• 57 per cent of respondents correctly believe there are animal welfare standards applicable to all chicken farms across Canada. These standards are consistent, mandatory and third-party audited.
  • 34 per cent of Canadians believe chicken is the most sustainable meat, and this checks out: Canadian chicken farms lead in sustainability with the lowest greenhouse gas emissions among all livestock commodities.
  • When you have access to the facts, it's clear: Canadian chicken farms lead the way in sustainability while providing affordable food to Canadians. The industry is a key economic driver, sustaining 87,000 jobs across the country while contributing $6.8 billion to GDP and $2.2 billion in tax revenue to all levels of government.
Survey completed by Leger: An online survey of 1,500 Canadians was completed between Nov 13 and 23, 2017, using Leger's online panel, LegerWeb. A probability sample of the same size would yield a margin of error of +/-2.5%, 19 times out of 20.
Published in News
As it marks its 75th year in business, family-owned and operated Sargent Farms is investing $10 million to enhance and retrofit its halal chicken processing facility in Milton.

The upgrade project, scheduled to begin this spring, will ensure the third-generation business will continue to deliver the highest quality, fresh products to a growing base of loyal customers in the retail, food service and restaurant sectors for decades to come.

“Milton has been an important part of our history and our home base for three quarters of a century,” says Bob Sargent, Vice President of Sargent Farms. “We’re committed to making the investments needed to continue growing our operation, provide our customers the best possible products and help make our community a great place to live and work.”

The footprint of Sargent Farms’ processing plant in Milton’s downtown core will remain the same, but all processing equipment inside the facility will be replaced with the latest, state-of-the-art technology. The retrofit will be carried out in stages over three years, primarily during off hours, allowing the plant to continue operating throughout the project.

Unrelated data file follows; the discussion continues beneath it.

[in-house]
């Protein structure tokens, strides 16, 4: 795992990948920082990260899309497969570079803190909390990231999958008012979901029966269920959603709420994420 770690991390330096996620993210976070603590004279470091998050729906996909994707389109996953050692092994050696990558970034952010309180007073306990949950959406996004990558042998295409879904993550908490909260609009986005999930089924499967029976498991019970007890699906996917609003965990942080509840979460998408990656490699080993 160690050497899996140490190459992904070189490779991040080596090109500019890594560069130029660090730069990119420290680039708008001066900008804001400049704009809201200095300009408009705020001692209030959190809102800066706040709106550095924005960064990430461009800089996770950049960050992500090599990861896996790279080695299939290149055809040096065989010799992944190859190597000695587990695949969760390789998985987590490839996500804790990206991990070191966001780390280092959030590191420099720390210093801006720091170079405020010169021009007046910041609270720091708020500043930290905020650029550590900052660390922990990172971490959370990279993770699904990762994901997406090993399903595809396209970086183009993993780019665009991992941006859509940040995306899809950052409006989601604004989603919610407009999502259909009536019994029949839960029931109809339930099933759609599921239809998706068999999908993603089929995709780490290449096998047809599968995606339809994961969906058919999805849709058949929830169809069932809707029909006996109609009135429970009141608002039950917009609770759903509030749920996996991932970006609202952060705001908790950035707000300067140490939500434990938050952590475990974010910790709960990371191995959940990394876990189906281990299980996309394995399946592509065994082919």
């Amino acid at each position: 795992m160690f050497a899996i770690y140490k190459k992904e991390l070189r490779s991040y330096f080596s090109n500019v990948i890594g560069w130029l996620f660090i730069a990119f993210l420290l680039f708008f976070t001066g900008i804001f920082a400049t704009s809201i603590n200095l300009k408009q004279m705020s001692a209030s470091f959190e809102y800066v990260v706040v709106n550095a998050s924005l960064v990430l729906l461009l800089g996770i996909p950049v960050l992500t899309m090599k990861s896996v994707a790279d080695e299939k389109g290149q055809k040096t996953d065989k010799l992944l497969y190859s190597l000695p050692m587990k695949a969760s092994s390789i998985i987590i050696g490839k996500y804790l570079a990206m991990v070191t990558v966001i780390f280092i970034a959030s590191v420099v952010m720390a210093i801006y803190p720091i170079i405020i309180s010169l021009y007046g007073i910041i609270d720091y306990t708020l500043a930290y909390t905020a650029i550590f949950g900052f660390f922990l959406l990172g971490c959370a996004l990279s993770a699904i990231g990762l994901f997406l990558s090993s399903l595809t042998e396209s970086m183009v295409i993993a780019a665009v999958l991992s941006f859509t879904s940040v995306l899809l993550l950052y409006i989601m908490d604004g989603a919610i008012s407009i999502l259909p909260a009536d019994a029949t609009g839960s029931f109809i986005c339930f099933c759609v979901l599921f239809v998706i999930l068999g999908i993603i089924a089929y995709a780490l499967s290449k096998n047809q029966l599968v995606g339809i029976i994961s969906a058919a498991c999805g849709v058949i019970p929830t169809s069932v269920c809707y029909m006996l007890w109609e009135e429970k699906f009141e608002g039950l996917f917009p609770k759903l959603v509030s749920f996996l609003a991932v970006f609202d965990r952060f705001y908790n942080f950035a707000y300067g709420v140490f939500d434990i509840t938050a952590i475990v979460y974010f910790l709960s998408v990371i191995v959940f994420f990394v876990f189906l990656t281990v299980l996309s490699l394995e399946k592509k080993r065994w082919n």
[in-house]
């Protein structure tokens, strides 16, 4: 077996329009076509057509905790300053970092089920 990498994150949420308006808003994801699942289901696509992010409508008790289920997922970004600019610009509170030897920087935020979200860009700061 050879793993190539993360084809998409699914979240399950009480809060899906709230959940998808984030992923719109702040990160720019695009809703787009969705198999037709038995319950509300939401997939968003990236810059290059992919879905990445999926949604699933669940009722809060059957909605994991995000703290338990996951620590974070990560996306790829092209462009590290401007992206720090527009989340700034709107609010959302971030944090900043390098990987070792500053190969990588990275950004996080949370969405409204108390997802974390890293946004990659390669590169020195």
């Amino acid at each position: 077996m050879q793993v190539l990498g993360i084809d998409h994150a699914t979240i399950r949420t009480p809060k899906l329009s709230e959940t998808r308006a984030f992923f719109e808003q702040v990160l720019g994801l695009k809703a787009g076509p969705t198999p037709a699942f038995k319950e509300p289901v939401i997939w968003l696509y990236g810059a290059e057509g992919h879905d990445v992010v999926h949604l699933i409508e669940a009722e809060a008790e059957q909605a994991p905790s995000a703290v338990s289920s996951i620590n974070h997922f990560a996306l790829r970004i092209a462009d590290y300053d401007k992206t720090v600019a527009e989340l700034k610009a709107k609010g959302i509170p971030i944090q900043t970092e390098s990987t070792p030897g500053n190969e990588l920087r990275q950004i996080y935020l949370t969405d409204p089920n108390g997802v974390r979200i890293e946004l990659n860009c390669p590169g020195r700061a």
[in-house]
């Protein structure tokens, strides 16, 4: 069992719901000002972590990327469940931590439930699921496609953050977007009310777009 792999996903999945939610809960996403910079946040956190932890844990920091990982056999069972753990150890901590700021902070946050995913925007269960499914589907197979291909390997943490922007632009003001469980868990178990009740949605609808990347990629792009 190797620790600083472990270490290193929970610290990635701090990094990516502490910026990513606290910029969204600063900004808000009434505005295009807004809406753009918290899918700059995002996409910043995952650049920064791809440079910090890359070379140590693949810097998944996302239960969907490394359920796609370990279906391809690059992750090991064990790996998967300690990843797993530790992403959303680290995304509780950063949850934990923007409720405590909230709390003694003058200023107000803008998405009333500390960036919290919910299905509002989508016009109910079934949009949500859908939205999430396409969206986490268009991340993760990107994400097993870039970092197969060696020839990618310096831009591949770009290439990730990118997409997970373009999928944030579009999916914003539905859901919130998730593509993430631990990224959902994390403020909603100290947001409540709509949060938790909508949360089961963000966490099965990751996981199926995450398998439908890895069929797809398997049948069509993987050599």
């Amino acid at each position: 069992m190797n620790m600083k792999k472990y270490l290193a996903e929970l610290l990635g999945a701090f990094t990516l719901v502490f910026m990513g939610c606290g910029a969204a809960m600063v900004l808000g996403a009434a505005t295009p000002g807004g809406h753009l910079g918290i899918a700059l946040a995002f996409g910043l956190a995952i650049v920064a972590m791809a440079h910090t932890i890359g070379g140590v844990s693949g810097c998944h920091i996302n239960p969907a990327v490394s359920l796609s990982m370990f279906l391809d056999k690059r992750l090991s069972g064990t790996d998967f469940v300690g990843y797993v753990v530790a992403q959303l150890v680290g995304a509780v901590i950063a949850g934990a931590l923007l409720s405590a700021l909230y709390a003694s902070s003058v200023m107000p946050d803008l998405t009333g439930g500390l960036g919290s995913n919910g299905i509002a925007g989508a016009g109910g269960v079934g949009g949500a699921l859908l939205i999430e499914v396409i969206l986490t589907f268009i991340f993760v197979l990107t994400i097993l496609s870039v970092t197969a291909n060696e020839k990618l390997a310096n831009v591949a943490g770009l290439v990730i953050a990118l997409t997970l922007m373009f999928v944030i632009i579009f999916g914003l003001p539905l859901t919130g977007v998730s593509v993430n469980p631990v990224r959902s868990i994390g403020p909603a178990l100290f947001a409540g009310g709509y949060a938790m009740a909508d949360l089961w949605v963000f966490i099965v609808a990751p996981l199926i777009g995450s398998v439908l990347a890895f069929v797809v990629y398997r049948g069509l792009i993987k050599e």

Sargent Farms, which produces 100% Halal chicken processed by hand, has experienced significant growth over the past decade, driven in part by two retail stores it recently opened in Milton and Mississauga.

The new processing equipment will increase the plant’s efficiency, allowing it to satisfy growing consumer demand by processing more chicken in a shorter amount of time. Greater efficiency will also contribute to the processing plant’s overall profitability, increasing stability for its workforce of almost 300 employees.

Among other benefits, the project will help Sargent Farms continue to enhance its animal care standards and diversify its line of top-quality, local chicken products.

This latest upgrade for the Milton plant follows an investment of approximately $4 million in 2014.

“It’s important to us to continue to build on our long-standing reputation as a progressive and innovative processor. The investments we’ve made in recent years and will continue to make in this project will help us make good on that commitment,” says Kevin Thompson, CEO of Sargent Farms.

In addition to its Milton headquarters and processing operation, Sargent Farms also operates a further processing facility in Mississauga.
Published in News
In 2018, five agricultural leaders, whose influences span more than 150 years, will be inducted into Ontario Agricultural Hall of Fame. The late William Beaty, William (Barry) Hill, Harvey Graham, the late Gordon Leitch and the late James Morrison have all been selected by the Ontario Agricultural Hall of Fame Association as worthy candidates based on their life-long commitments to Ontario’s agriculture.